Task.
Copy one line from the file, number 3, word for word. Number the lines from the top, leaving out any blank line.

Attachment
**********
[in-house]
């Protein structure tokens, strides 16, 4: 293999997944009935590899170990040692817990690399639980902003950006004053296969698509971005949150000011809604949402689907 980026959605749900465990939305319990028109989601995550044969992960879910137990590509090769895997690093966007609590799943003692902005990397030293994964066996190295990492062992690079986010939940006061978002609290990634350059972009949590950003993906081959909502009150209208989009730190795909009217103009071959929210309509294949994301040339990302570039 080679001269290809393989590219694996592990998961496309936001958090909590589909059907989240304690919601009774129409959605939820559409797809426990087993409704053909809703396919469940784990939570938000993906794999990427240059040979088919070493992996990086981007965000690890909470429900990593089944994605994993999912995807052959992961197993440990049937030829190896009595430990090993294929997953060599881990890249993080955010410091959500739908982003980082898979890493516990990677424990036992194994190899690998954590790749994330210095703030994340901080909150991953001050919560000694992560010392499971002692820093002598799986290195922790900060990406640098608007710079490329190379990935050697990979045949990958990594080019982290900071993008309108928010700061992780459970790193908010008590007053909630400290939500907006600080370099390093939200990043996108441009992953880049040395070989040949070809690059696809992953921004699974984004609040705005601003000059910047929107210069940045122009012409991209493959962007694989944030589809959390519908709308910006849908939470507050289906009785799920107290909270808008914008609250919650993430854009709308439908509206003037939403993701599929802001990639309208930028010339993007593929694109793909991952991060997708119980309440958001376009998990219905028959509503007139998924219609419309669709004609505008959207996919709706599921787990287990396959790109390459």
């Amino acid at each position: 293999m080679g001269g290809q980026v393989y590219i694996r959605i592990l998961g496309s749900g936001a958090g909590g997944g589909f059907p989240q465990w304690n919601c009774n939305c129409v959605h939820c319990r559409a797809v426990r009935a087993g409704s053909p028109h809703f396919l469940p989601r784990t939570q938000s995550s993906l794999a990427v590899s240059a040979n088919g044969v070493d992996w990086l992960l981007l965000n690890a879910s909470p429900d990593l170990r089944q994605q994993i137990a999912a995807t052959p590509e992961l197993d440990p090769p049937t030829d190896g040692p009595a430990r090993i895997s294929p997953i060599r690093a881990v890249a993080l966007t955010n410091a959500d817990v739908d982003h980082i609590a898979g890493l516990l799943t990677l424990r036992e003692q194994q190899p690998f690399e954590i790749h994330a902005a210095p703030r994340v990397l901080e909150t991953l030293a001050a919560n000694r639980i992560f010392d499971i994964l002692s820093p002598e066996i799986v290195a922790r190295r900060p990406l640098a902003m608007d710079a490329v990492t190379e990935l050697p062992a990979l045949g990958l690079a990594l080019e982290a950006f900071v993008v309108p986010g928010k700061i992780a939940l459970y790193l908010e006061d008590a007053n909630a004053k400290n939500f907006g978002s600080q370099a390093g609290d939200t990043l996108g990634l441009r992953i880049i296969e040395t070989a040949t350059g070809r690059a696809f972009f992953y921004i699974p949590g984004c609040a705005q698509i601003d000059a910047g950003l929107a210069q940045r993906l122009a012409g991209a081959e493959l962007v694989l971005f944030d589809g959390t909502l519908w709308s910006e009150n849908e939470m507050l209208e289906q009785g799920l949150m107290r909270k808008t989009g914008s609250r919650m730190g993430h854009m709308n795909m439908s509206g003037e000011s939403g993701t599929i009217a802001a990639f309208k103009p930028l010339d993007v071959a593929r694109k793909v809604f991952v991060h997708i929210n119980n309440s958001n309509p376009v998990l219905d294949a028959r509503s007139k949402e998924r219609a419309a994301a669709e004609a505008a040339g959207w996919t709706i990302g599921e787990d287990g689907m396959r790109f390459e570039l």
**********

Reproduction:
């Amino acid at each position: 293999m080679g001269g290809q980026v393989y590219i694996r959605i592990l998961g496309s749900g936001a958090g909590g997944g589909f059907p989240q465990w304690n919601c009774n939305c129409v959605h939820c319990r559409a797809v426990r009935a087993g409704s053909p028109h809703f396919l469940p989601r784990t939570q938000s995550s993906l794999a990427v590899s240059a040979n088919g044969v070493d992996w990086l992960l981007l965000n690890a879910s909470p429900d990593l170990r089944q994605q994993i137990a999912a995807t052959p590509e992961l197993d440990p090769p049937t030829d190896g040692p009595a430990r090993i895997s294929p997953i060599r690093a881990v890249a993080l966007t955010n410091a959500d817990v739908d982003h980082i609590a898979g890493l516990l799943t990677l424990r036992e003692q194994q190899p690998f690399e954590i790749h994330a902005a210095p703030r994340v990397l901080e909150t991953l030293a001050a919560n000694r639980i992560f010392d499971i994964l002692s820093p002598e066996i799986v290195a922790r190295r900060p990406l640098a902003m608007d710079a490329v990492t190379e990935l050697p062992a990979l045949g990958l690079a990594l080019e982290a950006f900071v993008v309108p986010g928010k700061i992780a939940l459970y790193l908010e006061d008590a007053n909630a004053k400290n939500f907006g978002s600080q370099a390093g609290d939200t990043l996108g990634l441009r992953i880049i296969e040395t070989a040949t350059g070809r690059a696809f972009f992953y921004i699974p949590g984004c609040a705005q698509i601003d000059a910047g950003l929107a210069q940045r993906l122009a012409g991209a081959e493959l962007v694989l971005f944030d589809g959390t909502l519908w709308s910006e009150n849908e939470m507050l209208e289906q009785g799920l949150m107290r909270k808008t989009g914008s609250r919650m730190g993430h854009m709308n795909m439908s509206g003037e000011s939403g993701t599929i009217a802001a990639f309208k103009p930028l010339d993007v071959a593929r694109k793909v809604f991952v991060h997708i929210n119980n309440s958001n309509p376009v998990l219905d294949a028959r509503s007139k949402e998924r219609a419309a994301a669709e004609a505008a040339g959207w996919t709706i990302g599921e787990d287990g689907m396959r790109f390459e570039l």